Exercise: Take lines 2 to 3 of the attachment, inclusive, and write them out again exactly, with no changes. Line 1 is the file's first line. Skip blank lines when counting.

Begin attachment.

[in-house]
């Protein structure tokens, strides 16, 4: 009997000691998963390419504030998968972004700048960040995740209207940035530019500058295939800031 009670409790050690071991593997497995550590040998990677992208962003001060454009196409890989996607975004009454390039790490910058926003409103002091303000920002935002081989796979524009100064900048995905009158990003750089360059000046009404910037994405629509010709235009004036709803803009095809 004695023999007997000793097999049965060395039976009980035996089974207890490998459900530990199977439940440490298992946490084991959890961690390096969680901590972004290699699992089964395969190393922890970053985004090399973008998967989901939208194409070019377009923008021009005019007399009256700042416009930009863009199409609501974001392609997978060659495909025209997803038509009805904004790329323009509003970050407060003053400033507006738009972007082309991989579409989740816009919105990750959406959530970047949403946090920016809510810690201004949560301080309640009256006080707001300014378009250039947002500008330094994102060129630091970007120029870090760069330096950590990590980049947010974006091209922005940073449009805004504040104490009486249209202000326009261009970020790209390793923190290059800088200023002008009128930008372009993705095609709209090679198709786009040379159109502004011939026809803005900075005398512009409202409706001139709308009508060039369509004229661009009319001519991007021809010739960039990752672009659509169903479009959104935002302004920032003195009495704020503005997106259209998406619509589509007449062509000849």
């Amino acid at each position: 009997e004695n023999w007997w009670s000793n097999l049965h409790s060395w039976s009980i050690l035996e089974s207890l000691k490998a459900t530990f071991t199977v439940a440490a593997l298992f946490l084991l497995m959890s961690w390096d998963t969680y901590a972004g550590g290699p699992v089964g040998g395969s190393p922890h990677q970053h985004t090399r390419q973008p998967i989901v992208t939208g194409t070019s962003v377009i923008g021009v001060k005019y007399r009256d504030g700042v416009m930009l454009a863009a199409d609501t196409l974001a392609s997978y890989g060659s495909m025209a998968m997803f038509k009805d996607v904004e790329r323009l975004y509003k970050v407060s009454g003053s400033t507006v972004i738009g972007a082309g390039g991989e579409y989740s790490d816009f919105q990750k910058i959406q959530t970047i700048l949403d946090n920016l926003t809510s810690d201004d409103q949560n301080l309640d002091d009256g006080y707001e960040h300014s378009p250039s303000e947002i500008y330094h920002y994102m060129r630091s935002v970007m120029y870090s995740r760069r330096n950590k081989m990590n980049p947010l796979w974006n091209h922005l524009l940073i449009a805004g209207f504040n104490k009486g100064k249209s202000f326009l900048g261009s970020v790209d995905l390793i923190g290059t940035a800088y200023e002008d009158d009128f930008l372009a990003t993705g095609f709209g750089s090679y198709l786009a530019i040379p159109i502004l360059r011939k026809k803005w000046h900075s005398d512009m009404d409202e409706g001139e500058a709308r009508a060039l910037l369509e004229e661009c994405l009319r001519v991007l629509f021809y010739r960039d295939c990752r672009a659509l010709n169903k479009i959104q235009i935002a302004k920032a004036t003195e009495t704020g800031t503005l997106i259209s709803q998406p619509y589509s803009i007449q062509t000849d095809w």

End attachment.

């Protein structure tokens, strides 16, 4: 009997000691998963390419504030998968972004700048960040995740209207940035530019500058295939800031 009670409790050690071991593997497995550590040998990677992208962003001060454009196409890989996607975004009454390039790490910058926003409103002091303000920002935002081989796979524009100064900048995905009158990003750089360059000046009404910037994405629509010709235009004036709803803009095809 004695023999007997000793097999049965060395039976009980035996089974207890490998459900530990199977439940440490298992946490084991959890961690390096969680901590972004290699699992089964395969190393922890970053985004090399973008998967989901939208194409070019377009923008021009005019007399009256700042416009930009863009199409609501974001392609997978060659495909025209997803038509009805904004790329323009509003970050407060003053400033507006738009972007082309991989579409989740816009919105990750959406959530970047949403946090920016809510810690201004949560301080309640009256006080707001300014378009250039947002500008330094994102060129630091970007120029870090760069330096950590990590980049947010974006091209922005940073449009805004504040104490009486249209202000326009261009970020790209390793923190290059800088200023002008009128930008372009993705095609709209090679198709786009040379159109502004011939026809803005900075005398512009409202409706001139709308009508060039369509004229661009009319001519991007021809010739960039990752672009659509169903479009959104935002302004920032003195009495704020503005997106259209998406619509589509007449062509000849």
């Amino acid at each position: 009997e004695n023999w007997w009670s000793n097999l049965h409790s060395w039976s009980i050690l035996e089974s207890l000691k490998a459900t530990f071991t199977v439940a440490a593997l298992f946490l084991l497995m959890s961690w390096d998963t969680y901590a972004g550590g290699p699992v089964g040998g395969s190393p922890h990677q970053h985004t090399r390419q973008p998967i989901v992208t939208g194409t070019s962003v377009i923008g021009v001060k005019y007399r009256d504030g700042v416009m930009l454009a863009a199409d609501t196409l974001a392609s997978y890989g060659s495909m025209a998968m997803f038509k009805d996607v904004e790329r323009l975004y509003k970050v407060s009454g003053s400033t507006v972004i738009g972007a082309g390039g991989e579409y989740s790490d816009f919105q990750k910058i959406q959530t970047i700048l949403d946090n920016l926003t809510s810690d201004d409103q949560n301080l309640d002091d009256g006080y707001e960040h300014s378009p250039s303000e947002i500008y330094h920002y994102m060129r630091s935002v970007m120029y870090s995740r760069r330096n950590k081989m990590n980049p947010l796979w974006n091209h922005l524009l940073i449009a805004g209207f504040n104490k009486g100064k249209s202000f326009l900048g261009s970020v790209d995905l390793i923190g290059t940035a800088y200023e002008d009158d009128f930008l372009a990003t993705g095609f709209g750089s090679y198709l786009a530019i040379p159109i502004l360059r011939k026809k803005w000046h900075s005398d512009m009404d409202e409706g001139e500058a709308r009508a060039l910037l369509e004229e661009c994405l009319r001519v991007l629509f021809y010739r960039d295939c990752r672009a659509l010709n169903k479009i959104q235009i935002a302004k920032a004036t003195e009495t704020g800031t503005l997106i259209s709803q998406p619509y589509s803009i007449q062509t000849d095809w």